Precision 7750/7550 release date?

Discussion in 'Dell Latitude, Vostro, and Precision' started by Kyle, Feb 11, 2020.

  1. Aaron44126

    Aaron44126 Notebook Prophet

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    It is limited to 80W in the 7540 (even more pointless). In the 7740 it works at 110W. If you want the best graphics performance then you need to buy the 17" system. Maybe in the 7X50 generation, you will be able to cross-flash the vBIOS to increase the power limit in the 15" system. This worked on the 7X30 (Quadro P3200) but it does not appear to work with the 7X40 cards (black screen at boot as @Ionising_Radiation found out).
     
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  2. etern4l

    etern4l Notebook Deity

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    That makes much more sense - thank you. BTW according to IR, the Quadro RTX 5000 card he installed in his 7530 was the max-q variant:
    http://forum.notebookreview.com/threads/official-alienware-area-51m-owners-lounge.826831/page-1942
    so the best he could hope for without exceeding the specs would be 90W.
     
  3. Dell-Mano_G

    Dell-Mano_G Company Representative

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    @Aaron44126 is correct, the 7540 runs the RTX5000 at 80W and the 7740 runs it as 110W.
     
  4. Ionising_Radiation

    Ionising_Radiation ?v = ve*ln(m0/m1)

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    We do hope Dell increases these power limits; as many users here report, there is thermal headroom to accommodate at least 40 W more on both systems, and this nets a significant performance improvement.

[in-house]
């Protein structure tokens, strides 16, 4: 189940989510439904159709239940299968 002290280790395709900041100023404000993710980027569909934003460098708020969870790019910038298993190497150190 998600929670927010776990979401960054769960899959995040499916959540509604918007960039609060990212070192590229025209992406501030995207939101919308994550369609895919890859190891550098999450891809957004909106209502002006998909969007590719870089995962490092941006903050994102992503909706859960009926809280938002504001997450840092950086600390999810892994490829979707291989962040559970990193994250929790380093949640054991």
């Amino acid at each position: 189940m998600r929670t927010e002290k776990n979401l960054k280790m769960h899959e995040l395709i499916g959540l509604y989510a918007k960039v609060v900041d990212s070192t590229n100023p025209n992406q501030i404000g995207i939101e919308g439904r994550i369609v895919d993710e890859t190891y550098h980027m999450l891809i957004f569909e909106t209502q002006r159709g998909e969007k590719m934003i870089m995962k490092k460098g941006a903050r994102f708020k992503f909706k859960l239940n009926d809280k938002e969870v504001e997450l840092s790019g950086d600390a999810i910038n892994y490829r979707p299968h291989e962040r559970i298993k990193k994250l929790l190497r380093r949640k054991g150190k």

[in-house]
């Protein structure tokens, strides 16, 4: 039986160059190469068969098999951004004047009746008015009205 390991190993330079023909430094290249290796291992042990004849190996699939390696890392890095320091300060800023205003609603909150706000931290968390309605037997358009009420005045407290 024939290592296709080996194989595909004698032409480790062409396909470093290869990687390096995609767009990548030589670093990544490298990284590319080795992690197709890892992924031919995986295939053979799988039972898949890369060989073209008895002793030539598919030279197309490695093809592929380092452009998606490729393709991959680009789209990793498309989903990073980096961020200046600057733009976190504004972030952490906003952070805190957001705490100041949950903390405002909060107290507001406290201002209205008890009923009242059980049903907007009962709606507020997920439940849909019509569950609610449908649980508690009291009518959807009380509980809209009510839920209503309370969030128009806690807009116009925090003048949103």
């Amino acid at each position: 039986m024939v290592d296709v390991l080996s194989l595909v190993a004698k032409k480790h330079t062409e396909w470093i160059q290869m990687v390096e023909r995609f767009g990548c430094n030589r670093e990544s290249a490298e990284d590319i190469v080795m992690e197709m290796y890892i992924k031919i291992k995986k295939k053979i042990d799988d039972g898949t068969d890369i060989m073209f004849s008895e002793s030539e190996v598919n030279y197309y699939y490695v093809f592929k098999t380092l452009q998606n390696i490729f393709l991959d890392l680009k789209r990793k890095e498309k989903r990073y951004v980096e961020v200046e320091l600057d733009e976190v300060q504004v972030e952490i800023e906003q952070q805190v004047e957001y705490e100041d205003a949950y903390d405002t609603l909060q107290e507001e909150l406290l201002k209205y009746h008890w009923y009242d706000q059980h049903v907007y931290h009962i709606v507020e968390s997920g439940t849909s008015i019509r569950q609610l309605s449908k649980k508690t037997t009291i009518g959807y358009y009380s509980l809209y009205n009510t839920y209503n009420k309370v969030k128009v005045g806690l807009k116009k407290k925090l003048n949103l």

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  5. Dell-Mano_G

    Dell-Mano_G Company Representative

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    Then those users should come and apply for jobs at Dell and be thermal engineers. haha The graphics cards run at the levels they run because that is the max the systems can accommodate. As it is already, Dell runs the graphic cards at higher wattage than our competition does.
    It is all a give and take. For higher wattage graphics we would need to grow the systems, and the last time I checked no one wanted larger, thicker, heavier systems.
    As it is today, our 7740 is smaller and lighter then the competition and it still runs the NVIDIA Quadro RTX5000 at higher wattage then our competition.
     
  6. etern4l

    etern4l Notebook Deity

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    A fairly condescending response from a company which consistently uses sub-par thermal compounds (I presume that's as true in case of the Precision laptops as it is for high-performance Alienware laptops). Dell laptop users typically report vastly improved thermal performance as a result of repasting their laptops with premium compounds. The low-power Max-Q GPUs in question here tend to end up running in 60-70C range, which suggests there is headroom for TDP increase.
    I'd hope Dell has a good handle on consumer preferences, although the statement above got me worried: it's patently false, given that the majority of users on NBR clearly tends to prioritise performance over thinness and lightness of their laptops - unless perhaps we are nobody for Dell.
     
    Last edited: Mar 22, 2020
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  7. Aaron44126

    Aaron44126 Notebook Prophet